Every kid has that moment when Dad puts on his favorite music, and all you can think to say is, “Lame!” But what if your father wasn’t just playing the CD, but was playing on the album? And what if he was rocking really, really hard, and shouting down the powers that be? Suddenly, Dad isn’t so lame.
This is the framework for The Other F Word, a new documentary about Punk Rock Dads, which runs at Film Forum in Manhattan November 2–15. While out on the road showing The Other F Word around the country, the film’s director Andrea Balugrund answered a few questions for Barista Kids about Dads who totally rock out.
What do you think is most important about a father’s role in his kids’ lives?
I think it’s huge. Here’s a story I tell about my own family, and this happened before I started this film. My daughter was 4 and had just started her third year of pre-school. She’d always been the kind of kid who was gung-ho for ANYTHING. Cheerful, self-motivated, articulate. Suddenly, she started crying a lot at school and seeming very out of sorts. Since nothing had changed in her normal routine—no deaths, divorce, moves, new babies—we decided to seek council of the über-wise parenting expert, Wendy Mogel, who happened to live in our neighborhood. She asked us all the questions about our household goings on, gave us a few “Uh-huh’s” and nerve-wracking “I-see’s,” and then turned to my husband (who has a high-powered career), and said, “I want you to make it your priority to be home for three dinners a week with your daughter.” My husband looked stunned. I could read his eyes: Impossible. “And I want you to do one thing over the next few weekends that is just about her. Something she wants to do.” That seemed more doable. That was her prescription: three dinners with the family and one outing, and come back and see me in three weeks.
It was astonishing. The crying stopped. The old joyous, life-grabbing, self-confident kid came back. The reason, Dr. Mogel said, was that our daughter felt respected. The one person in the house who didn’t cater to her every need, but instead drifted in and out and yet garnered much admiration and adoration in our household theater, if you will, now respected her. It was magic.
Kids need their dads. Talk to any one of the guys in The Other F Word, and you will see it was the reason they felt so bereft as children, frequently the reason they rebelled so extremely, and the reason they made the decision to be wholly there for their children. I could see, in the firm embrace of their role as fathers, their opportunity to redeem the sins of their own fathers.
What things do Punk Rock Dads do better and/or worse than “regular” parents?
Let’s start with worse. Alas, in order to make money as musicians, many of them have to be on the road a lot. And yes, the kids of punks might be exposed to, in Fat Mike’s case, two dominatrixes tattooed on his arm, one tied up with a ball gag. But you know what? Kids get exposed to a whole lot more out there in the world these days, and at least Mike is there to explain it to her…when she’s ready.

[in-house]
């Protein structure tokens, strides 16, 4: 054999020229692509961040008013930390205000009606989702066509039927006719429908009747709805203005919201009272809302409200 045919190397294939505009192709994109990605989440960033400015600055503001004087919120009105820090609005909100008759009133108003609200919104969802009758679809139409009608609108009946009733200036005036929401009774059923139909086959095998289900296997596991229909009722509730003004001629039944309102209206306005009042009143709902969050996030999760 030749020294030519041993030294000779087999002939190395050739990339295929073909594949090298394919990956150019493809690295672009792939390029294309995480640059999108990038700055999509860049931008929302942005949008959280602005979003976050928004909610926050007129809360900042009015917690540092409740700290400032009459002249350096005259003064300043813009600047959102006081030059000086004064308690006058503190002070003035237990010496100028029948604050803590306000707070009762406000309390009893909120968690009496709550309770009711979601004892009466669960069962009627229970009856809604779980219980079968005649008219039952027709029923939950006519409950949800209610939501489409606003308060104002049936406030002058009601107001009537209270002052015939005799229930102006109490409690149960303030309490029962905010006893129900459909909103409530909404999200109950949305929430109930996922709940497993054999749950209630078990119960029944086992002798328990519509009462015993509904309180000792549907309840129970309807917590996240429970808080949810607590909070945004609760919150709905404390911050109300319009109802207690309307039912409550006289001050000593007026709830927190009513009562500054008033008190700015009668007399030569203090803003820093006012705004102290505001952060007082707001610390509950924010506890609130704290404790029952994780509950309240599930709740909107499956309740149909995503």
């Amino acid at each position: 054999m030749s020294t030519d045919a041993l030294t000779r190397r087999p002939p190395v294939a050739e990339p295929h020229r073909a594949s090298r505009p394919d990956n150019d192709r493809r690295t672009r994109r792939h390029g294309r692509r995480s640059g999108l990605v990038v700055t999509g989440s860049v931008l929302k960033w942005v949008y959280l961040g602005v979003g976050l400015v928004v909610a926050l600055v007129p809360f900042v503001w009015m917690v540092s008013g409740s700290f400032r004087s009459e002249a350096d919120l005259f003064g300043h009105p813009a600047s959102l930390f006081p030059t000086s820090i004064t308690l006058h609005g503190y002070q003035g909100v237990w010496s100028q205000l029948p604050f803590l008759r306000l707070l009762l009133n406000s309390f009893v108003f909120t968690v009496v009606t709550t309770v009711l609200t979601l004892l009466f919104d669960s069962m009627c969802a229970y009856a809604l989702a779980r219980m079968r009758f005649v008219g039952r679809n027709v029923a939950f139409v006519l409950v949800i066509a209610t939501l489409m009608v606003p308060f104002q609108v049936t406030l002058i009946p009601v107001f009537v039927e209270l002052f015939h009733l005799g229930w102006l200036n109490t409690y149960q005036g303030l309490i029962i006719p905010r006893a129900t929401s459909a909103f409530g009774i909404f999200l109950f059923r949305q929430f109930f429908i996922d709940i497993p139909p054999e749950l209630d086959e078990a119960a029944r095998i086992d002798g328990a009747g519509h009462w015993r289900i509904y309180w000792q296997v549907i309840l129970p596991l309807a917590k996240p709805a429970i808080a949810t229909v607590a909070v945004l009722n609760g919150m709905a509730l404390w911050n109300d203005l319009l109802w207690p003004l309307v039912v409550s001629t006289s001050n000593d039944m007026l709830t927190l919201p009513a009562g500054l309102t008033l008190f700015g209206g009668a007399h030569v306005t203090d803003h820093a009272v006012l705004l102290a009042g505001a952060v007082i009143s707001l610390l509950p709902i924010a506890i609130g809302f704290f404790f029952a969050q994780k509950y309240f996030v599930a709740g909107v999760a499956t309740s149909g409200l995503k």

Best? Well, of course, kids should have boundaries. It’s not like these dads are without boundaries. There is a whole section of our film when the audience gets to watch them shepherding their kids, making sure they know when they’re getting too close to the fence. However, there is no better group of parents I can think of to teach those kids how to question authority—how to not just take what is handed to them and say, “Fine,” but to really ask, “Why?”
How do kids of punk (or former punk) dads rebel?
Our protagonist, Jim Lindberg, former lead singer of the skate-punk band Pennywise, and now lead of The Black Pacific, said his kids went through a bit of “Bieber Fever.” Now if that isn’t a Punk Rock Dad’s nightmare…
What was the biggest surprise you encountered while making the movie?
Tenderness. It’s not a word you would think of when conjuring up punk or punk rockers. These guys had always seemed deliberately spiky, like porcupines. What was shocking and so rewarding to me as a filmmaker was discovering that, just like any hard-shelled creature, they were protecting something very vulnerable inside. As soon as I asked them about their childhoods and about their own children, those spikes just disappeared, and what they revealed was pure poetry.
What is the most memorable thing a dad has said to you after a screening of the film?
At the end of our premiere screening at South by Southwest, six of our punk dads had joined us up on the stage, and Tony Adolescent of The Adolescents said, “Andrea, Thank you for showing our humanity.” And the one thing I’ve heard from almost every “regular” dad I’ve gotten to speak to after a screening is: “I can’t wait to get home and hug my kids.”